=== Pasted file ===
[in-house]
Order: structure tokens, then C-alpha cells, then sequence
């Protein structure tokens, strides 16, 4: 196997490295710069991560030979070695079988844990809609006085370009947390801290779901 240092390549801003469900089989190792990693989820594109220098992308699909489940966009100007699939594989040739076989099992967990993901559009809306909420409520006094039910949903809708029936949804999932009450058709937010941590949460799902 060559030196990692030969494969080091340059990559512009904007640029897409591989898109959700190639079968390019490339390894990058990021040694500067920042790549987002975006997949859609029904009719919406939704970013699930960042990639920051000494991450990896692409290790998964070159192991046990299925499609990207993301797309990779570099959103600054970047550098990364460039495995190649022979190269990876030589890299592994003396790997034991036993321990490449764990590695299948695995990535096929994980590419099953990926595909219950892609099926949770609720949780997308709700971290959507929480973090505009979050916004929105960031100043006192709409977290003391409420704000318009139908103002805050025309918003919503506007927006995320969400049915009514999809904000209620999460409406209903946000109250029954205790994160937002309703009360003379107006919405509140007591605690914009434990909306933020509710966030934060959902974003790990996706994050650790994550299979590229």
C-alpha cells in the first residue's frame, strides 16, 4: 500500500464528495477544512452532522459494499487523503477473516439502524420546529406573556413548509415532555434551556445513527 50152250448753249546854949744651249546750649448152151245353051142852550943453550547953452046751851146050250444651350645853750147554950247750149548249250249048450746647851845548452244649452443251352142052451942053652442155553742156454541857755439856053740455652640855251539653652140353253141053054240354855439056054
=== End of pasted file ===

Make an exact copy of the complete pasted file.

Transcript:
[in-house]
Order: structure tokens, then C-alpha cells, then sequence
């Protein structure tokens, strides 16, 4: 196997490295710069991560030979070695079988844990809609006085370009947390801290779901 240092390549801003469900089989190792990693989820594109220098992308699909489940966009100007699939594989040739076989099992967990993901559009809306909420409520006094039910949903809708029936949804999932009450058709937010941590949460799902 060559030196990692030969494969080091340059990559512009904007640029897409591989898109959700190639079968390019490339390894990058990021040694500067920042790549987002975006997949859609029904009719919406939704970013699930960042990639920051000494991450990896692409290790998964070159192991046990299925499609990207993301797309990779570099959103600054970047550098990364460039495995190649022979190269990876030589890299592994003396790997034991036993321990490449764990590695299948695995990535096929994980590419099953990926595909219950892609099926949770609720949780997308709700971290959507929480973090505009979050916004929105960031100043006192709409977290003391409420704000318009139908103002805050025309918003919503506007927006995320969400049915009514999809904000209620999460409406209903946000109250029954205790994160937002309703009360003379107006919405509140007591605690914009434990909306933020509710966030934060959902974003790990996706994050650790994550299979590229």
C-alpha cells in the first residue's frame, strides 16, 4: 500500500464528495477544512452532522459494499487523503477473516439502524420546529406573556413548509415532555434551556445513527 50152250448753249546854949744651249546750649448152151245353051142852550943453550547953452046751851146050250444651350645853750147554950247750149548249250249048450746647851845548452244649452443251352142052451942053652442155553742156454541857755439856053740455652640855251539653652140353253141053054240354855439056054